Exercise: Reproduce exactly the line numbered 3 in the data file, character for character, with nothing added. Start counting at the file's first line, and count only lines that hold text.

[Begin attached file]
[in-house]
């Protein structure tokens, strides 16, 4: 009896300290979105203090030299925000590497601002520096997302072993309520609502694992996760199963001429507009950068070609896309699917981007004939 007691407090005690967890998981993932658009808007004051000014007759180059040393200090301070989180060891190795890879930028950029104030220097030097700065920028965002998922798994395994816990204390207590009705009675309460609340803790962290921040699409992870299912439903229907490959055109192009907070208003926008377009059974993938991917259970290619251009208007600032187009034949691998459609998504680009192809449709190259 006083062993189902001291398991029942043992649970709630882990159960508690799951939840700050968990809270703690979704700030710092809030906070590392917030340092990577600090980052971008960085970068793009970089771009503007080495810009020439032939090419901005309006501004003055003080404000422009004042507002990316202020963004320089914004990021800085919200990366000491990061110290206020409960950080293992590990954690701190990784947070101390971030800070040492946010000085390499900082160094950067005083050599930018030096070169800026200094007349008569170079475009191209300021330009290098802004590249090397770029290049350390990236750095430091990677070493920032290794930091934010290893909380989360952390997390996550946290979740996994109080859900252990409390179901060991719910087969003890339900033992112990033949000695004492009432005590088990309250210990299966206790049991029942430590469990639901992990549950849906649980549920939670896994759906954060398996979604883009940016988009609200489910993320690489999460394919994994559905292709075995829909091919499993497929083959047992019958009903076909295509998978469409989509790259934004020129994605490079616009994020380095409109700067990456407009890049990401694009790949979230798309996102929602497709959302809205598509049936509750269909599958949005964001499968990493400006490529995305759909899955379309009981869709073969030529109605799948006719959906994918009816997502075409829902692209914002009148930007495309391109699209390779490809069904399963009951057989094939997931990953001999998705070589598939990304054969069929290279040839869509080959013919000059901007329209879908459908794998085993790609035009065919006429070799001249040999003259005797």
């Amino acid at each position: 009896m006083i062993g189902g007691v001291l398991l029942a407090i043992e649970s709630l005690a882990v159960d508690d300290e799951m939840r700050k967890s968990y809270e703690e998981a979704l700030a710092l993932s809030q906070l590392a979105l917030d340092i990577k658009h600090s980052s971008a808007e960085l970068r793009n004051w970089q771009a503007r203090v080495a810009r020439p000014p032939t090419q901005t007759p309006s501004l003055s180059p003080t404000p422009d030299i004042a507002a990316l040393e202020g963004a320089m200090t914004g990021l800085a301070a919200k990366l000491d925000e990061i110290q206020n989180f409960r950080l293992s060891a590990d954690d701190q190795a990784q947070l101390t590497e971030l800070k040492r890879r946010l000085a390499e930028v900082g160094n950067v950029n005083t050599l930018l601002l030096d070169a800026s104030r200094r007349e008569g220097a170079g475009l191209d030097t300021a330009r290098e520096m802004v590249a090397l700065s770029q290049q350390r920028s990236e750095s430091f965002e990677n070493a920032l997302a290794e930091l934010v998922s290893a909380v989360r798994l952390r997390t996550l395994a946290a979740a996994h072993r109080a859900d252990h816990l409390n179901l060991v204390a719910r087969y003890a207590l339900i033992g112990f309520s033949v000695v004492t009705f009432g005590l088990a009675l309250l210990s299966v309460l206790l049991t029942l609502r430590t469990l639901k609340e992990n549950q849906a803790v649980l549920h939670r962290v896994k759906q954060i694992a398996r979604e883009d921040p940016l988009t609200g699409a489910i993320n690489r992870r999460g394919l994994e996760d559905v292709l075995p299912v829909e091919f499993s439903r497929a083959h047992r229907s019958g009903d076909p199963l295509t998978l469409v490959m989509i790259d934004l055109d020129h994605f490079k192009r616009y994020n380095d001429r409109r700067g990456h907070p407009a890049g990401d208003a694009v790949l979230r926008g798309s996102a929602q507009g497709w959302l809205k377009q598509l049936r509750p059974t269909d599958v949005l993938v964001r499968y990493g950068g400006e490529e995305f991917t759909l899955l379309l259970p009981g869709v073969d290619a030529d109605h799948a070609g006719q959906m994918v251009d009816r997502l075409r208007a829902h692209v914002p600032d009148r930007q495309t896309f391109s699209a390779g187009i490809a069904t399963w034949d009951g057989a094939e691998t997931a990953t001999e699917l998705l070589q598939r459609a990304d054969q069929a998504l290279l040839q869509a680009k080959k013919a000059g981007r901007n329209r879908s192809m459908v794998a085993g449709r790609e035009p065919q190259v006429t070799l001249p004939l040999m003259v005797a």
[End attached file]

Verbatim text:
């Amino acid at each position: 009896m006083i062993g189902g007691v001291l398991l029942a407090i043992e649970s709630l005690a882990v159960d508690d300290e799951m939840r700050k967890s968990y809270e703690e998981a979704l700030a710092l993932s809030q906070l590392a979105l917030d340092i990577k658009h600090s980052s971008a808007e960085l970068r793009n004051w970089q771009a503007r203090v080495a810009r020439p000014p032939t090419q901005t007759p309006s501004l003055s180059p003080t404000p422009d030299i004042a507002a990316l040393e202020g963004a320089m200090t914004g990021l800085a301070a919200k990366l000491d925000e990061i110290q206020n989180f409960r950080l293992s060891a590990d954690d701190q190795a990784q947070l101390t590497e971030l800070k040492r890879r946010l000085a390499e930028v900082g160094n950067v950029n005083t050599l930018l601002l030096d070169a800026s104030r200094r007349e008569g220097a170079g475009l191209d030097t300021a330009r290098e520096m802004v590249a090397l700065s770029q290049q350390r920028s990236e750095s430091f965002e990677n070493a920032l997302a290794e930091l934010v998922s290893a909380v989360r798994l952390r997390t996550l395994a946290a979740a996994h072993r109080a859900d252990h816990l409390n179901l060991v204390a719910r087969y003890a207590l339900i033992g112990f309520s033949v000695v004492t009705f009432g005590l088990a009675l309250l210990s299966v309460l206790l049991t029942l609502r430590t469990l639901k609340e992990n549950q849906a803790v649980l549920h939670r962290v896994k759906q954060i694992a398996r979604e883009d921040p940016l988009t609200g699409a489910i993320n690489r992870r999460g394919l994994e996760d559905v292709l075995p299912v829909e091919f499993s439903r497929a083959h047992r229907s019958g009903d076909p199963l295509t998978l469409v490959m989509i790259d934004l055109d020129h994605f490079k192009r616009y994020n380095d001429r409109r700067g990456h907070p407009a890049g990401d208003a694009v790949l979230r926008g798309s996102a929602q507009g497709w959302l809205k377009q598509l049936r509750p059974t269909d599958v949005l993938v964001r499968y990493g950068g400006e490529e995305f991917t759909l899955l379309l259970p009981g869709v073969d290619a030529d109605h799948a070609g006719q959906m994918v251009d009816r997502l075409r208007a829902h692209v914002p600032d009148r930007q495309t896309f391109s699209a390779g187009i490809a069904t399963w034949d009951g057989a094939e691998t997931a990953t001999e699917l998705l070589q598939r459609a990304d054969q069929a998504l290279l040839q869509a680009k080959k013919a000059g981007r901007n329209r879908s192809m459908v794998a085993g449709r790609e035009p065919q190259v006429t070799l001249p004939l040999m003259v005797a």